at (le) poisson rouge (158 Bleecker Street, New York City)
Club-savvy New Yorkers know Alex English as the resident spinner at the GBH-affiliated Girls & Boys bash, the long-running affair that’s currently packing the main floor of Webster Hall on Friday nights. For that reason, people tend to assume that English is solely a spinner of electrorock, electro-house and other sounds with a buzzy bassline that a hipster-heavy crowd will find palatable. But the veteran spinner’s range is actually much wider, as evidenced by this nicely glitched-up (but still pretty funky) IDM mix, featuring music from Warp Records, Ninja Tune, Rephlex and other esteemed electronic-music labels.
Robert “DJ Sega” Taylor Jr. isn’t your typical young boy. Only 20 years old, he espouses a knowledge of and enthusiasm for the finer points of music better than heads twice his age. Taylor’s father, DJ Brother Rob, raised him on classic soul, and his obsession with music grew from there. “I love every genre, from classical to heavy metal,” he beams. “I understand it and love it all. If you see me without my headphones, then I’m going through something and there’s a problem.” Currently holding residence Friday nights at Jamz Roller Skating Center with DJ Dee Square, and Sundays at Pinnacle, Taylor is one of Philly’s most respected “party music” DJs.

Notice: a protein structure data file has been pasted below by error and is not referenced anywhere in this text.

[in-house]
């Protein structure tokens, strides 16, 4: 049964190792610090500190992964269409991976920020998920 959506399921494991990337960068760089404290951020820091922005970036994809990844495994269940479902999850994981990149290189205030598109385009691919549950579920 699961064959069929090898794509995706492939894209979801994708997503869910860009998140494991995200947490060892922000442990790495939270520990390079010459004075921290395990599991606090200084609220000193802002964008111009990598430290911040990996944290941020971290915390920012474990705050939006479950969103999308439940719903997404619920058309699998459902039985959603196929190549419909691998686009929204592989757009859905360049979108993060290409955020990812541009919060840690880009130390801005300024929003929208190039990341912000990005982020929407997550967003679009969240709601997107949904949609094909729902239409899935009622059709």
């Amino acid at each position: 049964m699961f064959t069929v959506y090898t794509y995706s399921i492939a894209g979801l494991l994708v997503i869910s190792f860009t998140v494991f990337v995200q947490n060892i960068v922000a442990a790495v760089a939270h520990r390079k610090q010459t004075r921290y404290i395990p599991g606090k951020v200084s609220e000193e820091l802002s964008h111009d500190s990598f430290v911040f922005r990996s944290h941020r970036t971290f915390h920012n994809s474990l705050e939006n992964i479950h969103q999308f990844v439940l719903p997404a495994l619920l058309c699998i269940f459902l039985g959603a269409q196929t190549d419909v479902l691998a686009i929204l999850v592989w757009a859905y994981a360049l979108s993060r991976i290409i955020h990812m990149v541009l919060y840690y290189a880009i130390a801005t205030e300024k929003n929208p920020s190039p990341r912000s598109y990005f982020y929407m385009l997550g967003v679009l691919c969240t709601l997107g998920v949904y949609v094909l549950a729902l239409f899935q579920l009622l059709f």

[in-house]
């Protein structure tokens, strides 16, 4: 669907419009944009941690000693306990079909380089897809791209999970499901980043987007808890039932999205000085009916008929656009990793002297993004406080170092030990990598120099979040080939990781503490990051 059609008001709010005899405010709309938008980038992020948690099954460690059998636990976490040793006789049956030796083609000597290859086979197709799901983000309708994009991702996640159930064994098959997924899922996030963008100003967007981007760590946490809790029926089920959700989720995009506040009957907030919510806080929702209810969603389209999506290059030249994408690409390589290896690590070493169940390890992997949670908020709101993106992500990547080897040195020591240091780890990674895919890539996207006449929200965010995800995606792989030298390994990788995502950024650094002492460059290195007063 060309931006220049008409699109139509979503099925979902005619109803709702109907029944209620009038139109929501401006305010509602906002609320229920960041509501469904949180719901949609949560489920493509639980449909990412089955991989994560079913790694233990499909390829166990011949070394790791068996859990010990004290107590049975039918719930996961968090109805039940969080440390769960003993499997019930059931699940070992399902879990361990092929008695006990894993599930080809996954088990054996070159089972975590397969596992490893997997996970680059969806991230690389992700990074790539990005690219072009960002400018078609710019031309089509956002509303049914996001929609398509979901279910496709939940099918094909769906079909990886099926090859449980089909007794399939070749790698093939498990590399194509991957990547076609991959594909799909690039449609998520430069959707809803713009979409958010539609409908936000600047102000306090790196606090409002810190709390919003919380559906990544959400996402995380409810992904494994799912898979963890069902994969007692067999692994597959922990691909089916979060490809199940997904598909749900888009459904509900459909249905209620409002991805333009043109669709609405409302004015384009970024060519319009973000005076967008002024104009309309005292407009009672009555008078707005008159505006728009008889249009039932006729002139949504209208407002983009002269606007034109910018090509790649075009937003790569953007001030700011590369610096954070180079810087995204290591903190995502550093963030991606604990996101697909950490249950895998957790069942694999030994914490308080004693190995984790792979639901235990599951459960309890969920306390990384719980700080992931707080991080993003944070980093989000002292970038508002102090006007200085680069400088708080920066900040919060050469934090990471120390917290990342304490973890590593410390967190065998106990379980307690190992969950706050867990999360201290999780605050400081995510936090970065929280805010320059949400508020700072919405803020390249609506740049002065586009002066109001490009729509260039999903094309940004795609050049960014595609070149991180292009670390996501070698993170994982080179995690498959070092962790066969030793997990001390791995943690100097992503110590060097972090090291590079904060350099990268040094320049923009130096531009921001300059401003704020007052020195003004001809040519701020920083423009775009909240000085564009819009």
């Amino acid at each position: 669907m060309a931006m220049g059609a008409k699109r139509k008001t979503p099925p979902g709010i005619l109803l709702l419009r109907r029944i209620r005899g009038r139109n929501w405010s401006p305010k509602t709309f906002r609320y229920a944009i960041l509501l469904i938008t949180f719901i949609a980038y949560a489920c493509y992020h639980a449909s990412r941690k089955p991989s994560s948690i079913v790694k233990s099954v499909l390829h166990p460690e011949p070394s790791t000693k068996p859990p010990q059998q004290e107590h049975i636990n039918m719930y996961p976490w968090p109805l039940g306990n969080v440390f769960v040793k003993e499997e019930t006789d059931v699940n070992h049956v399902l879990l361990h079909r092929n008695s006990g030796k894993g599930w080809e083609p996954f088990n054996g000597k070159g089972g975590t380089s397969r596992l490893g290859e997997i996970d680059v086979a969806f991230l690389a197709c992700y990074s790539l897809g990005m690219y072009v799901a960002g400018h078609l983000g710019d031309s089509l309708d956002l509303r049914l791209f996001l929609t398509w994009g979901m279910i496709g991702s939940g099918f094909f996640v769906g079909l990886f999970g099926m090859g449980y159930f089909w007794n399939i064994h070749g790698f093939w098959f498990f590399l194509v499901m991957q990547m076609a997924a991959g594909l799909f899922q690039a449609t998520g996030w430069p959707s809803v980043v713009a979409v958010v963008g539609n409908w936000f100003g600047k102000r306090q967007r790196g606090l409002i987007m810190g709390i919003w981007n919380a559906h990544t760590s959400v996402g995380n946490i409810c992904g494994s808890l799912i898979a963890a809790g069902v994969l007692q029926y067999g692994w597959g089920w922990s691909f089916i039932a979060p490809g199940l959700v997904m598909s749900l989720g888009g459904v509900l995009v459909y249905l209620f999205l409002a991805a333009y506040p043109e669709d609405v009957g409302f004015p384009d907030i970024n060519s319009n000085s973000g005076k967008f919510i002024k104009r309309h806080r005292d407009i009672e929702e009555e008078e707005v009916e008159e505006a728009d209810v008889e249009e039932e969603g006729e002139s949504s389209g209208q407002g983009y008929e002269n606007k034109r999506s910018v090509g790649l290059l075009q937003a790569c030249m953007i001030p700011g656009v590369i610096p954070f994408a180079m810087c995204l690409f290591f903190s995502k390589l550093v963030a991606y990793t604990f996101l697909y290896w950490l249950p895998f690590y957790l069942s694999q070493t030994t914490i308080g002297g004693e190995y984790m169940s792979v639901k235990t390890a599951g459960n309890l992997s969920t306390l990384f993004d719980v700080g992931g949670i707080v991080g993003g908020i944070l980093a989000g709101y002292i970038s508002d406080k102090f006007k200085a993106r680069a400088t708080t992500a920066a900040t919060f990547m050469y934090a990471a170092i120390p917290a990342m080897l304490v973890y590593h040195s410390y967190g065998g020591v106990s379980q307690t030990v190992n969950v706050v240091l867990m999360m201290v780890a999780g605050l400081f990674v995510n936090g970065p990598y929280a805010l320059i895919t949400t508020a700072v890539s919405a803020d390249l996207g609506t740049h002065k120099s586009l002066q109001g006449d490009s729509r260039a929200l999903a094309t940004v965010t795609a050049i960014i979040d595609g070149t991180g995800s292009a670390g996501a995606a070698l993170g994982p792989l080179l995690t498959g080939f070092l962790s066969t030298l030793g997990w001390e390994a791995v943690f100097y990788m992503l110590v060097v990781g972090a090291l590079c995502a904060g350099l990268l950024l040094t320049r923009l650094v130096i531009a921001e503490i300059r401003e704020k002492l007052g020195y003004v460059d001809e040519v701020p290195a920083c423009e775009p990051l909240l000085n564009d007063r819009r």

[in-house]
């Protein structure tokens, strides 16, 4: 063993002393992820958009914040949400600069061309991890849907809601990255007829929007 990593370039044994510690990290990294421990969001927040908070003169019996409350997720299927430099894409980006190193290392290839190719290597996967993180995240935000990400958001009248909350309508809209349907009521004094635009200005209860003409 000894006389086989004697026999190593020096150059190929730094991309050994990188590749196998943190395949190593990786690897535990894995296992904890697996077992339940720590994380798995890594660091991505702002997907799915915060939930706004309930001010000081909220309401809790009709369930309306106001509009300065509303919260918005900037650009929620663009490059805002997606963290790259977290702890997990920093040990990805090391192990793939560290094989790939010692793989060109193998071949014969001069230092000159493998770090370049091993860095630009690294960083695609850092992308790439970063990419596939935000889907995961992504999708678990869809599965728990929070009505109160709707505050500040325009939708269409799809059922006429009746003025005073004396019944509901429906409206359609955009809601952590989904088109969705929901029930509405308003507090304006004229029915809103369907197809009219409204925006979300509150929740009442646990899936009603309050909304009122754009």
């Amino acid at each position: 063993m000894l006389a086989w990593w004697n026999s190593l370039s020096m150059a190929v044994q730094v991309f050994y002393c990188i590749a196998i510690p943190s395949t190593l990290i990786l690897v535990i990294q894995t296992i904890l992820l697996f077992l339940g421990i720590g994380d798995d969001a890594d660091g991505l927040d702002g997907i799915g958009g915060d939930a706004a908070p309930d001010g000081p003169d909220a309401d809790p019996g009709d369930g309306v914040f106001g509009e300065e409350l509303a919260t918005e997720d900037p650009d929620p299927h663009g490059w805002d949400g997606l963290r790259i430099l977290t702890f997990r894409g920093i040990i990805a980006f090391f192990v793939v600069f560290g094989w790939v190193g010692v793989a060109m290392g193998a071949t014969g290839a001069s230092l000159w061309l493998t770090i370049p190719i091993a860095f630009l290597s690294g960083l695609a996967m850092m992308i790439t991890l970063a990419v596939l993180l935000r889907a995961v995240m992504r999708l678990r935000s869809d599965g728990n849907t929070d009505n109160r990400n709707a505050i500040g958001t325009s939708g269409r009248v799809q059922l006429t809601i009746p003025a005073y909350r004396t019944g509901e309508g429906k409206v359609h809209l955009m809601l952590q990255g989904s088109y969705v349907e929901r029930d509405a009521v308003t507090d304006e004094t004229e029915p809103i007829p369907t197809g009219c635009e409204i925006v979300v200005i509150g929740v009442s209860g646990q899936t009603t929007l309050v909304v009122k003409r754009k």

As a producer his stock has exploded with “Woo Hah!” and the track currently forcing kids to Wu-Tang their asses off, “Ghetto Hokey Pokey.” Asked to describe the nuances that differentiate Baltimore, Jersey, and Philly club music, Taylor breaks it down: “Baltimore club is more for the club scene. It’s hype, and has a lot of horns,” he explains. “Jersey club is a little more mainstream simply because they chop it up more to make remixes of mainstream hip-hop, and they use a lot of bass. Philly club has elements of both—without as many horns, and it also has a lot of bass. I try to add some soul to it too.” Ever positive, Taylor is a man with a mission, “I just want people to hear my music and feel whatever bad situation they’re in either doesn’t exist or won’t be a problem for long. When you dance and hear music that makes you move, you get a feeling that it’s gonna be all right.”